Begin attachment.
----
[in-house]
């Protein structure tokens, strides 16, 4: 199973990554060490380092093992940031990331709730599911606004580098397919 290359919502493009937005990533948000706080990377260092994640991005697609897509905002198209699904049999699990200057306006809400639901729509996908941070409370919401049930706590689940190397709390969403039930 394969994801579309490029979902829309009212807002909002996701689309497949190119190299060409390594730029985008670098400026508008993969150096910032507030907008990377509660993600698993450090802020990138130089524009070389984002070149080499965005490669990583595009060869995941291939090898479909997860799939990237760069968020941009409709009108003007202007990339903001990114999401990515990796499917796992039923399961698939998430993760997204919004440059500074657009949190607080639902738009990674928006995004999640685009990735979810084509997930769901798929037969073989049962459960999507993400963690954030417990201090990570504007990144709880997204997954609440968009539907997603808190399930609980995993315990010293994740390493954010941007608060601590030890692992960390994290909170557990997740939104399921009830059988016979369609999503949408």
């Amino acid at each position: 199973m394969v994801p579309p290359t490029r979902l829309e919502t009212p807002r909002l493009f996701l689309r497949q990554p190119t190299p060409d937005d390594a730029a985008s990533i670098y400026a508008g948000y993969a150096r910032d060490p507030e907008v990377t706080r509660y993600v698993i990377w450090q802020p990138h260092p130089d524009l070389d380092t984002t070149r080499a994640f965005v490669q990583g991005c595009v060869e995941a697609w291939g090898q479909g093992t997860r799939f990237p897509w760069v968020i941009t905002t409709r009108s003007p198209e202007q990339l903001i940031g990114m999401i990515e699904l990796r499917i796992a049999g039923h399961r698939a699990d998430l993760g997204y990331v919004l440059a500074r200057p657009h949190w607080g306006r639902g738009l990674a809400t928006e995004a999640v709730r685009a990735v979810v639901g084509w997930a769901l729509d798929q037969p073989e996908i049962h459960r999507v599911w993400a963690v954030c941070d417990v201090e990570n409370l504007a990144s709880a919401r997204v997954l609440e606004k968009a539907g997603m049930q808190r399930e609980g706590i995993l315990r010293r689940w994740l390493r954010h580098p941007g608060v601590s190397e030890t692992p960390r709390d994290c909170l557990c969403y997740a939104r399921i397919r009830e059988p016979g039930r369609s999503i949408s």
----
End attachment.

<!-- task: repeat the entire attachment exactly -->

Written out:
[in-house]
């Protein structure tokens, strides 16, 4: 199973990554060490380092093992940031990331709730599911606004580098397919 290359919502493009937005990533948000706080990377260092994640991005697609897509905002198209699904049999699990200057306006809400639901729509996908941070409370919401049930706590689940190397709390969403039930 394969994801579309490029979902829309009212807002909002996701689309497949190119190299060409390594730029985008670098400026508008993969150096910032507030907008990377509660993600698993450090802020990138130089524009070389984002070149080499965005490669990583595009060869995941291939090898479909997860799939990237760069968020941009409709009108003007202007990339903001990114999401990515990796499917796992039923399961698939998430993760997204919004440059500074657009949190607080639902738009990674928006995004999640685009990735979810084509997930769901798929037969073989049962459960999507993400963690954030417990201090990570504007990144709880997204997954609440968009539907997603808190399930609980995993315990010293994740390493954010941007608060601590030890692992960390994290909170557990997740939104399921009830059988016979369609999503949408």
């Amino acid at each position: 199973m394969v994801p579309p290359t490029r979902l829309e919502t009212p807002r909002l493009f996701l689309r497949q990554p190119t190299p060409d937005d390594a730029a985008s990533i670098y400026a508008g948000y993969a150096r910032d060490p507030e907008v990377t706080r509660y993600v698993i990377w450090q802020p990138h260092p130089d524009l070389d380092t984002t070149r080499a994640f965005v490669q990583g991005c595009v060869e995941a697609w291939g090898q479909g093992t997860r799939f990237p897509w760069v968020i941009t905002t409709r009108s003007p198209e202007q990339l903001i940031g990114m999401i990515e699904l990796r499917i796992a049999g039923h399961r698939a699990d998430l993760g997204y990331v919004l440059a500074r200057p657009h949190w607080g306006r639902g738009l990674a809400t928006e995004a999640v709730r685009a990735v979810v639901g084509w997930a769901l729509d798929q037969p073989e996908i049962h459960r999507v599911w993400a963690v954030c941070d417990v201090e990570n409370l504007a990144s709880a919401r997204v997954l609440e606004k968009a539907g997603m049930q808190r399930e609980g706590i995993l315990r010293r689940w994740l390493r954010h580098p941007g608060v601590s190397e030890t692992p960390r709390d994290c909170l557990c969403y997740a939104r399921i397919r009830e059988p016979g039930r369609s999503i949408s």